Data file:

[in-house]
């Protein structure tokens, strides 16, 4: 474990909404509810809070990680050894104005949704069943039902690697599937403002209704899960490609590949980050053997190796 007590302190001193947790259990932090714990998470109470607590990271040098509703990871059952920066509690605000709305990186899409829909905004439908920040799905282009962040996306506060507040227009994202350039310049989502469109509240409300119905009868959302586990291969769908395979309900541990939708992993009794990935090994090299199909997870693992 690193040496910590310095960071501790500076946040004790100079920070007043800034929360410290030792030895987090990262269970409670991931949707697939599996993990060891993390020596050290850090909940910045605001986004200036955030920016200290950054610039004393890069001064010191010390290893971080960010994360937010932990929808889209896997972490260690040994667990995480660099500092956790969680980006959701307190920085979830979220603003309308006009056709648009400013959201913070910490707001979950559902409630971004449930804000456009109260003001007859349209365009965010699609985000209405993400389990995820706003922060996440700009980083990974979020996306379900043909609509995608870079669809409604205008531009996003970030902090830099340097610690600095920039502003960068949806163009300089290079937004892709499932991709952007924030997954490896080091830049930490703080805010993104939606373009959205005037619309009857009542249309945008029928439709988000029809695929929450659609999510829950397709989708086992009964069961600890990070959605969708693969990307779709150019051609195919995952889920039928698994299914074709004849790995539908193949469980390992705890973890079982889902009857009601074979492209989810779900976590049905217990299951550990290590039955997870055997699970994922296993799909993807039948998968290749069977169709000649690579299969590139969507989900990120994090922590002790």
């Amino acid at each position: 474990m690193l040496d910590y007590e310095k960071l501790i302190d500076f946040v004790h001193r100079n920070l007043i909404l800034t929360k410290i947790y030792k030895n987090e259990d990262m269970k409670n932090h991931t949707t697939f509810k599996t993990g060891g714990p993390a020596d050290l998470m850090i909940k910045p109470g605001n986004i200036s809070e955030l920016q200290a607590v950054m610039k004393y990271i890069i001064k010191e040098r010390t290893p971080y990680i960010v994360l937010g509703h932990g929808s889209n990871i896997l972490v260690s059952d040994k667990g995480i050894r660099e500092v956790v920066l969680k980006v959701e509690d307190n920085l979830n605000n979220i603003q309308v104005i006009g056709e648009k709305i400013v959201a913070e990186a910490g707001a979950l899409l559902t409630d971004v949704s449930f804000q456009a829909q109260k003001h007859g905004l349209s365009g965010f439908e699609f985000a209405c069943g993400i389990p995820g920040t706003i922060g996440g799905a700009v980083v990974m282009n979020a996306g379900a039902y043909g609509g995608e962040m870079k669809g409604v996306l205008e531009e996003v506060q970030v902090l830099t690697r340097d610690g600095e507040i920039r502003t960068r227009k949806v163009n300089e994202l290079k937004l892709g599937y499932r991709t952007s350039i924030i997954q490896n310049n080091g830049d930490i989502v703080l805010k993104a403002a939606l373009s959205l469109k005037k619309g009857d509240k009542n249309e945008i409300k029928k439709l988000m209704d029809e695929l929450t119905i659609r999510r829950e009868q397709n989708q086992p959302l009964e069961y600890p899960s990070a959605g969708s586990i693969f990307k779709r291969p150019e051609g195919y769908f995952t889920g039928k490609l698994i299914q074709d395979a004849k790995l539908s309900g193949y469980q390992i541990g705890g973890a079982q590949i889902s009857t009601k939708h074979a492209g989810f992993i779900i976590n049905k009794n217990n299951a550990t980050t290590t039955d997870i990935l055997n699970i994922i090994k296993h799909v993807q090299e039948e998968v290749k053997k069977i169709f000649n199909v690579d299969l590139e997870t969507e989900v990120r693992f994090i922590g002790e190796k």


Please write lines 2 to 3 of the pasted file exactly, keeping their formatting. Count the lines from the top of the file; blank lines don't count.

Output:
């Protein structure tokens, strides 16, 4: 474990909404509810809070990680050894104005949704069943039902690697599937403002209704899960490609590949980050053997190796 007590302190001193947790259990932090714990998470109470607590990271040098509703990871059952920066509690605000709305990186899409829909905004439908920040799905282009962040996306506060507040227009994202350039310049989502469109509240409300119905009868959302586990291969769908395979309900541990939708992993009794990935090994090299199909997870693992 690193040496910590310095960071501790500076946040004790100079920070007043800034929360410290030792030895987090990262269970409670991931949707697939599996993990060891993390020596050290850090909940910045605001986004200036955030920016200290950054610039004393890069001064010191010390290893971080960010994360937010932990929808889209896997972490260690040994667990995480660099500092956790969680980006959701307190920085979830979220603003309308006009056709648009400013959201913070910490707001979950559902409630971004449930804000456009109260003001007859349209365009965010699609985000209405993400389990995820706003922060996440700009980083990974979020996306379900043909609509995608870079669809409604205008531009996003970030902090830099340097610690600095920039502003960068949806163009300089290079937004892709499932991709952007924030997954490896080091830049930490703080805010993104939606373009959205005037619309009857009542249309945008029928439709988000029809695929929450659609999510829950397709989708086992009964069961600890990070959605969708693969990307779709150019051609195919995952889920039928698994299914074709004849790995539908193949469980390992705890973890079982889902009857009601074979492209989810779900976590049905217990299951550990290590039955997870055997699970994922296993799909993807039948998968290749069977169709000649690579299969590139969507989900990120994090922590002790």
């Amino acid at each position: 474990m690193l040496d910590y007590e310095k960071l501790i302190d500076f946040v004790h001193r100079n920070l007043i909404l800034t929360k410290i947790y030792k030895n987090e259990d990262m269970k409670n932090h991931t949707t697939f509810k599996t993990g060891g714990p993390a020596d050290l998470m850090i909940k910045p109470g605001n986004i200036s809070e955030l920016q200290a607590v950054m610039k004393y990271i890069i001064k010191e040098r010390t290893p971080y990680i960010v994360l937010g509703h932990g929808s889209n990871i896997l972490v260690s059952d040994k667990g995480i050894r660099e500092v956790v920066l969680k980006v959701e509690d307190n920085l979830n605000n979220i603003q309308v104005i006009g056709e648009k709305i400013v959201a913070e990186a910490g707001a979950l899409l559902t409630d971004v949704s449930f804000q456009a829909q109260k003001h007859g905004l349209s365009g965010f439908e699609f985000a209405c069943g993400i389990p995820g920040t706003i922060g996440g799905a700009v980083v990974m282009n979020a996306g379900a039902y043909g609509g995608e962040m870079k669809g409604v996306l205008e531009e996003v506060q970030v902090l830099t690697r340097d610690g600095e507040i920039r502003t960068r227009k949806v163009n300089e994202l290079k937004l892709g599937y499932r991709t952007s350039i924030i997954q490896n310049n080091g830049d930490i989502v703080l805010k993104a403002a939606l373009s959205l469109k005037k619309g009857d509240k009542n249309e945008i409300k029928k439709l988000m209704d029809e695929l929450t119905i659609r999510r829950e009868q397709n989708q086992p959302l009964e069961y600890p899960s990070a959605g969708s586990i693969f990307k779709r291969p150019e051609g195919y769908f995952t889920g039928k490609l698994i299914q074709d395979a004849k790995l539908s309900g193949y469980q390992i541990g705890g973890a079982q590949i889902s009857t009601k939708h074979a492209g989810f992993i779900i976590n049905k009794n217990n299951a550990t980050t290590t039955d997870i990935l055997n699970i994922i090994k296993h799909v993807q090299e039948e998968v290749k053997k069977i169709f000649n199909v690579d299969l590139e997870t969507e989900v990120r693992f994090i922590g002790e190796k």